The light that shines in the darkness
Christmas is a time of light. We see coloured lights on Christmas trees and on houses celebrating the joy of Christmas. The greatest light however, is the one from the infant child, the Son of God, Jesus. This is a light no darkness will ever be able to overcome.
We are all aware of the darkness in our world. There are times when darkness seems to reign and hope wanes within us. There is poverty, sickness, natural disaster, violence, corruption, terrorism, war and fear.
The light that shines in the darkness came forth from a humble manger in a small Middle Eastern village. This child, lying in a manger, grew up and became the wandering teacher and healer who invited ordinary folk to walk with him.
He healed people with physical infirmities, even untouchable lepers. He brought healing to people with all kinds of mental, spiritual and emotional troubles. His teaching was a message of love and compassion, clothed in the language and stories of earthy, everyday life.
He was willing to extend his kindness in a tribal culture to people outside the tribe. He healed a Canaanite woman's child and a man living in an unclean cemetery. He urged his followers to be extravagantly generous and to lend without expectation of return.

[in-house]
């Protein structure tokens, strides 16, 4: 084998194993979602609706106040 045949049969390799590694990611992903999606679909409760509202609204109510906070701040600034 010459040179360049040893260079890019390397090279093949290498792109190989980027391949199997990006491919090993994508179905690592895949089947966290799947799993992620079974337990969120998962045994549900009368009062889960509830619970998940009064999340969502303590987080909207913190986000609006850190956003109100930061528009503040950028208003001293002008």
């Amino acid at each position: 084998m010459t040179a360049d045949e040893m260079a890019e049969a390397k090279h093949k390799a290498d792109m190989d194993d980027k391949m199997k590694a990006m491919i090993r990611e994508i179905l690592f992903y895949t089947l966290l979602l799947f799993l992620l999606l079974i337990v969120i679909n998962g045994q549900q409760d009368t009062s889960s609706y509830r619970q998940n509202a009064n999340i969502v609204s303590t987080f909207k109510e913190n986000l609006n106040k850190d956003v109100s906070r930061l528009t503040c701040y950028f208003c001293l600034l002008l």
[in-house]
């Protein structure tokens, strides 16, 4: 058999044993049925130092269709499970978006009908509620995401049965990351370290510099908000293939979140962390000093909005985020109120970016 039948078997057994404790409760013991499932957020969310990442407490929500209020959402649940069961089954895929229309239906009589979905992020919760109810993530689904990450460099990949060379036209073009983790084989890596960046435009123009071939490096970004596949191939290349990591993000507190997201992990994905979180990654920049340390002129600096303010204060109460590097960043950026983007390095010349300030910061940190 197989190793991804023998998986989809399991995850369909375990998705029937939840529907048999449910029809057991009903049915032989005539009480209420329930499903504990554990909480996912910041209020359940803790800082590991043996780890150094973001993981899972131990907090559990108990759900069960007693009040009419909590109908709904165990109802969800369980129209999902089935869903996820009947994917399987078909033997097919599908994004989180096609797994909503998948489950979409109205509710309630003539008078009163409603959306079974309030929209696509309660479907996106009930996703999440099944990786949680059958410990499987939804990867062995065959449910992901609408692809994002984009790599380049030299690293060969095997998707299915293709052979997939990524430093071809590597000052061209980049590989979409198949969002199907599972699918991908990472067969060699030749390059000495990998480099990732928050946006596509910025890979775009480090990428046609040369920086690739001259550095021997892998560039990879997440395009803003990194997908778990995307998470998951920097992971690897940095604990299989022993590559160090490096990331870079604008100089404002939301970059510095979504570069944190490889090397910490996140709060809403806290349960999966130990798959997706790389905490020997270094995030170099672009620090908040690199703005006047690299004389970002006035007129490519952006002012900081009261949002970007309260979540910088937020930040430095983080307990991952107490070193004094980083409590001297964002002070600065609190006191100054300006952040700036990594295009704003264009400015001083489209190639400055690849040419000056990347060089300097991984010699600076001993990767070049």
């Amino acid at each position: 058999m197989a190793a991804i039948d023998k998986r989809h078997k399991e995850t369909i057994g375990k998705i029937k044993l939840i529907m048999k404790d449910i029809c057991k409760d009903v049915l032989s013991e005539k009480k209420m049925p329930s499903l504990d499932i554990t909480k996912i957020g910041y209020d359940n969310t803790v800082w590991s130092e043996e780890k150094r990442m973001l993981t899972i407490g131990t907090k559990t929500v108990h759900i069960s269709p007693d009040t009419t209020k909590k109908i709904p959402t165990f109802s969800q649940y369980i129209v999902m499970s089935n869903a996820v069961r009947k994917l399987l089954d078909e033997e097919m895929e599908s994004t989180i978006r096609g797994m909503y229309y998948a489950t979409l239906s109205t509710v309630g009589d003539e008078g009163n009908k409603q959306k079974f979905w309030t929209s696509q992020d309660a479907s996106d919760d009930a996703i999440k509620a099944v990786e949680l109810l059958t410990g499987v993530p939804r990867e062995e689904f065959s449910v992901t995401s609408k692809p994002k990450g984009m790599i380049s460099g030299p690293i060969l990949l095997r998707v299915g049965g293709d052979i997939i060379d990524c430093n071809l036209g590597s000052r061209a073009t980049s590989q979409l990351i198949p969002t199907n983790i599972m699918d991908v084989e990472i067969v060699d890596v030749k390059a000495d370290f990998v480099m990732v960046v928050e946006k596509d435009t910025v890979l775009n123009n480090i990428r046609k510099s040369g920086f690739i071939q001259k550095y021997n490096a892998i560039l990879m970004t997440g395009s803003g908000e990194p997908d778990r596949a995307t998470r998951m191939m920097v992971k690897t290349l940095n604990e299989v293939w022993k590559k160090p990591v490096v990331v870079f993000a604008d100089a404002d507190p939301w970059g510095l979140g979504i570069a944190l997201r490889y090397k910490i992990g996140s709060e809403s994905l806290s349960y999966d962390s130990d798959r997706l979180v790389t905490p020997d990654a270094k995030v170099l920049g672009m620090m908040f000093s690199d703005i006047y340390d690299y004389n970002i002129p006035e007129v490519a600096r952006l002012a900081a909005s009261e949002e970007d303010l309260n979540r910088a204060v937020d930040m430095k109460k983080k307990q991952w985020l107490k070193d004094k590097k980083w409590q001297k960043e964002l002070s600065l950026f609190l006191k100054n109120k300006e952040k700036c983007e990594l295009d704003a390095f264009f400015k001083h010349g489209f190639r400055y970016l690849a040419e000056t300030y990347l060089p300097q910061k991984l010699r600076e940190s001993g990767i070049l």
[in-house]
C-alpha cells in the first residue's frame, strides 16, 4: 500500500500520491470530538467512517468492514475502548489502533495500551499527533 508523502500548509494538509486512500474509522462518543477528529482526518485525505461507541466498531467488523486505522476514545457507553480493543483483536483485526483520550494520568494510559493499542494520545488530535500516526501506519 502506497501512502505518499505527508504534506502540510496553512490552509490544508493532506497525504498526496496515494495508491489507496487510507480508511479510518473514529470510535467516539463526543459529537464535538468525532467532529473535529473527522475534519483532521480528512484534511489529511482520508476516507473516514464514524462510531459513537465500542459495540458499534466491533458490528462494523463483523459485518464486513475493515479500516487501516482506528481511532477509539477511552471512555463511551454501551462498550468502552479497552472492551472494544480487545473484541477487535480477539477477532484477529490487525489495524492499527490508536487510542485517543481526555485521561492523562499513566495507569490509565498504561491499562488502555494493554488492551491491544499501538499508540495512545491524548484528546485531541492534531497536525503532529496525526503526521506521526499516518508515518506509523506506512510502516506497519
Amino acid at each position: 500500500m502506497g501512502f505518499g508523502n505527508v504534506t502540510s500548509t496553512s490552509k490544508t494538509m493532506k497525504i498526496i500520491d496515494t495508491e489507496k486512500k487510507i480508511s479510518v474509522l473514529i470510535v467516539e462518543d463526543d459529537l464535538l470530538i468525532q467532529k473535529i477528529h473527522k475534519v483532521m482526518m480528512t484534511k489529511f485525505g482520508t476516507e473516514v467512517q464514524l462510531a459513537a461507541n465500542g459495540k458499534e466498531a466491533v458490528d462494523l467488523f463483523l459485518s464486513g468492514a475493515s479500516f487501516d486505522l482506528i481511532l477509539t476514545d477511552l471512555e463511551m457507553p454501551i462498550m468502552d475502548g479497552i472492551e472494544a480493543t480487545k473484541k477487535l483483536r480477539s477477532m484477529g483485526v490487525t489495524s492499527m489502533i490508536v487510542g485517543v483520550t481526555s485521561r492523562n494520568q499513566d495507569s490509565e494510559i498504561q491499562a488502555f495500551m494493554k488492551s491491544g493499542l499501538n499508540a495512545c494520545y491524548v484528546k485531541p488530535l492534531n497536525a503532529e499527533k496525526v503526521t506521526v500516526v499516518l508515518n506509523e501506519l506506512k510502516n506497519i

What Jesus was to the world of his time, he wants us to be to the world of our time. We, too, must be beams of light in the midst of darkness. We may communicate that message with words, but we also do it by our good works. Our good deeds are a witness to what we believe.
I am reminded here of a story from World War II, where bombs damaged a church building in France. In spite of the damage, the members of the church were pleased that a statue of Christ with outstretched hands was still standing. The people discovered that a falling beam had sheered off his hands.
Later, a sculptor in the town offered to replace the broken hands as a gift to the church. The church leaders met to consider the offer and, after giving it considerable thought, decided not to accept.
They felt the statue without hands would be a great message to everyone that the work of Jesus Christ is often done through God’s people. If there are sick, lonely, or hungry people around us, we are the hands the Saviour will use to answer those needs.
The Christmas image is that of a light shining in the darkness. May the presence of Christ fill us so that we may share his light and life in the midst of the darkness of our world.